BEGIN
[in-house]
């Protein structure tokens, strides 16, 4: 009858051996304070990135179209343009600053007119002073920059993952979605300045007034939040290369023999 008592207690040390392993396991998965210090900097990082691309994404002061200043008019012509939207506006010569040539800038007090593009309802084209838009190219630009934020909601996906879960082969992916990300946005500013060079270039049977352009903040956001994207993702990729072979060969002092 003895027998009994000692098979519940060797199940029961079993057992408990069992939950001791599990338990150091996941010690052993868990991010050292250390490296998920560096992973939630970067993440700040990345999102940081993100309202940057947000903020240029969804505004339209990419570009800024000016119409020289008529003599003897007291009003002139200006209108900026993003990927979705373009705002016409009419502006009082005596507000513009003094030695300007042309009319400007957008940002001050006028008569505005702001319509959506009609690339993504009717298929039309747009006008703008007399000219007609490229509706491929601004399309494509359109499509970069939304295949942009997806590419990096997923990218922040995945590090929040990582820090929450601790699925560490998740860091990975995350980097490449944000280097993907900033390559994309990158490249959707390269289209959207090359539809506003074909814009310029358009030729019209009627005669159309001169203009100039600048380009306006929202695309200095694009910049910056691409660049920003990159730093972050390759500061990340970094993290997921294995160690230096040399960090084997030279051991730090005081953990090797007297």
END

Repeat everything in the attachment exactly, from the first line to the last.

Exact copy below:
[in-house]
């Protein structure tokens, strides 16, 4: 009858051996304070990135179209343009600053007119002073920059993952979605300045007034939040290369023999 008592207690040390392993396991998965210090900097990082691309994404002061200043008019012509939207506006010569040539800038007090593009309802084209838009190219630009934020909601996906879960082969992916990300946005500013060079270039049977352009903040956001994207993702990729072979060969002092 003895027998009994000692098979519940060797199940029961079993057992408990069992939950001791599990338990150091996941010690052993868990991010050292250390490296998920560096992973939630970067993440700040990345999102940081993100309202940057947000903020240029969804505004339209990419570009800024000016119409020289008529003599003897007291009003002139200006209108900026993003990927979705373009705002016409009419502006009082005596507000513009003094030695300007042309009319400007957008940002001050006028008569505005702001319509959506009609690339993504009717298929039309747009006008703008007399000219007609490229509706491929601004399309494509359109499509970069939304295949942009997806590419990096997923990218922040995945590090929040990582820090929450601790699925560490998740860091990975995350980097490449944000280097993907900033390559994309990158490249959707390269289209959207090359539809506003074909814009310029358009030729019209009627005669159309001169203009100039600048380009306006929202695309200095694009910049910056691409660049920003990159730093972050390759500061990340970094993290997921294995160690230096040399960090084997030279051991730090005081953990090797007297």